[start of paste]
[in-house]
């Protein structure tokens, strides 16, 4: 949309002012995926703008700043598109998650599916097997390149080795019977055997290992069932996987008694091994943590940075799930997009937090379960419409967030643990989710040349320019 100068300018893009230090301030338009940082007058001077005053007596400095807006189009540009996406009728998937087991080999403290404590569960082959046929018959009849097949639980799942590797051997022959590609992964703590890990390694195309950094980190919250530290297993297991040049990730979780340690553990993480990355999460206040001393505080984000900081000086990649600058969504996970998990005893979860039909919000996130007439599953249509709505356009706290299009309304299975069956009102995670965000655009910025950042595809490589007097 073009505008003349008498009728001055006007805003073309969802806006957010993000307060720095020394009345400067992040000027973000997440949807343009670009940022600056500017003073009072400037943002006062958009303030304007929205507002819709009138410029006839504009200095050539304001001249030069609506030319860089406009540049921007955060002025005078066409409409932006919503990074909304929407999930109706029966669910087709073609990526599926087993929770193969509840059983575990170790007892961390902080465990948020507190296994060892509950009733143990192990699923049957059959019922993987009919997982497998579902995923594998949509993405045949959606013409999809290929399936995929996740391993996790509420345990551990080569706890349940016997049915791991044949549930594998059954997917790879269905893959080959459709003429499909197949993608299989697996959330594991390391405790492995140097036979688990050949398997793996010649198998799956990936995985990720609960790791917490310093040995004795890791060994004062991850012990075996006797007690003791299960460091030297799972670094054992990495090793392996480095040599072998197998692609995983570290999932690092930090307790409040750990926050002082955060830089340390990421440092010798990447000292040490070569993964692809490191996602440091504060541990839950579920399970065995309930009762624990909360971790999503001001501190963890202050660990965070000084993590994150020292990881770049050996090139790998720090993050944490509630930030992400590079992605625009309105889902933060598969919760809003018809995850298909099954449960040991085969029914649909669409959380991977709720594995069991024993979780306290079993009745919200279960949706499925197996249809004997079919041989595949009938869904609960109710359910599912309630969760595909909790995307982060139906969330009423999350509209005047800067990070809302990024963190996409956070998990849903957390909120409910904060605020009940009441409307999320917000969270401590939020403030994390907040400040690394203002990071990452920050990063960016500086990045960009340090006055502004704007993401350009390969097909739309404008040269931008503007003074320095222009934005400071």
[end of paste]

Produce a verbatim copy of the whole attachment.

[in-house]
């Protein structure tokens, strides 16, 4: 949309002012995926703008700043598109998650599916097997390149080795019977055997290992069932996987008694091994943590940075799930997009937090379960419409967030643990989710040349320019 100068300018893009230090301030338009940082007058001077005053007596400095807006189009540009996406009728998937087991080999403290404590569960082959046929018959009849097949639980799942590797051997022959590609992964703590890990390694195309950094980190919250530290297993297991040049990730979780340690553990993480990355999460206040001393505080984000900081000086990649600058969504996970998990005893979860039909919000996130007439599953249509709505356009706290299009309304299975069956009102995670965000655009910025950042595809490589007097 073009505008003349008498009728001055006007805003073309969802806006957010993000307060720095020394009345400067992040000027973000997440949807343009670009940022600056500017003073009072400037943002006062958009303030304007929205507002819709009138410029006839504009200095050539304001001249030069609506030319860089406009540049921007955060002025005078066409409409932006919503990074909304929407999930109706029966669910087709073609990526599926087993929770193969509840059983575990170790007892961390902080465990948020507190296994060892509950009733143990192990699923049957059959019922993987009919997982497998579902995923594998949509993405045949959606013409999809290929399936995929996740391993996790509420345990551990080569706890349940016997049915791991044949549930594998059954997917790879269905893959080959459709003429499909197949993608299989697996959330594991390391405790492995140097036979688990050949398997793996010649198998799956990936995985990720609960790791917490310093040995004795890791060994004062991850012990075996006797007690003791299960460091030297799972670094054992990495090793392996480095040599072998197998692609995983570290999932690092930090307790409040750990926050002082955060830089340390990421440092010798990447000292040490070569993964692809490191996602440091504060541990839950579920399970065995309930009762624990909360971790999503001001501190963890202050660990965070000084993590994150020292990881770049050996090139790998720090993050944490509630930030992400590079992605625009309105889902933060598969919760809003018809995850298909099954449960040991085969029914649909669409959380991977709720594995069991024993979780306290079993009745919200279960949706499925197996249809004997079919041989595949009938869904609960109710359910599912309630969760595909909790995307982060139906969330009423999350509209005047800067990070809302990024963190996409956070998990849903957390909120409910904060605020009940009441409307999320917000969270401590939020403030994390907040400040690394203002990071990452920050990063960016500086990045960009340090006055502004704007993401350009390969097909739309404008040269931008503007003074320095222009934005400071």